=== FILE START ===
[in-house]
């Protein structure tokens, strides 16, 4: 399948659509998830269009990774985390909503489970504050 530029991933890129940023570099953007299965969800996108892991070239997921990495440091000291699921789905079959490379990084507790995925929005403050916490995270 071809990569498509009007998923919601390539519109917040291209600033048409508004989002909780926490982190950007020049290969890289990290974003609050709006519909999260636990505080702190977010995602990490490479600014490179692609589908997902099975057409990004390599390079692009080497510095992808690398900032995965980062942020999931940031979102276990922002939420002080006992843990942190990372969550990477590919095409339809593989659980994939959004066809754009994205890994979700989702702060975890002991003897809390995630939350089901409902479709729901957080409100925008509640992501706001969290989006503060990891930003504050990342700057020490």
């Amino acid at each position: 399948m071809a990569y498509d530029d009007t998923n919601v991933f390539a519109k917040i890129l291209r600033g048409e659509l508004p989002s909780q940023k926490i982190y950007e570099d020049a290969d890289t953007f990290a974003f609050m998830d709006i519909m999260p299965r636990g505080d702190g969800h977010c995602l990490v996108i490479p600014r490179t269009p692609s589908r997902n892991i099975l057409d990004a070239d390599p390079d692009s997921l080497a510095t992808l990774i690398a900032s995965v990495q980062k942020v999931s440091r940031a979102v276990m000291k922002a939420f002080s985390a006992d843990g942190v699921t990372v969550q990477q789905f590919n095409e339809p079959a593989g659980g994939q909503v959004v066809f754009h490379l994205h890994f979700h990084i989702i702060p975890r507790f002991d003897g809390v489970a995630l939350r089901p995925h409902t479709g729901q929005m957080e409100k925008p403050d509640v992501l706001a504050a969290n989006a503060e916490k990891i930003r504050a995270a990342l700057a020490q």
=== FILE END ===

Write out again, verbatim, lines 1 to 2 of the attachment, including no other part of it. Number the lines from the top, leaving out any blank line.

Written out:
[in-house]
């Protein structure tokens, strides 16, 4: 399948659509998830269009990774985390909503489970504050 530029991933890129940023570099953007299965969800996108892991070239997921990495440091000291699921789905079959490379990084507790995925929005403050916490995270 071809990569498509009007998923919601390539519109917040291209600033048409508004989002909780926490982190950007020049290969890289990290974003609050709006519909999260636990505080702190977010995602990490490479600014490179692609589908997902099975057409990004390599390079692009080497510095992808690398900032995965980062942020999931940031979102276990922002939420002080006992843990942190990372969550990477590919095409339809593989659980994939959004066809754009994205890994979700989702702060975890002991003897809390995630939350089901409902479709729901957080409100925008509640992501706001969290989006503060990891930003504050990342700057020490």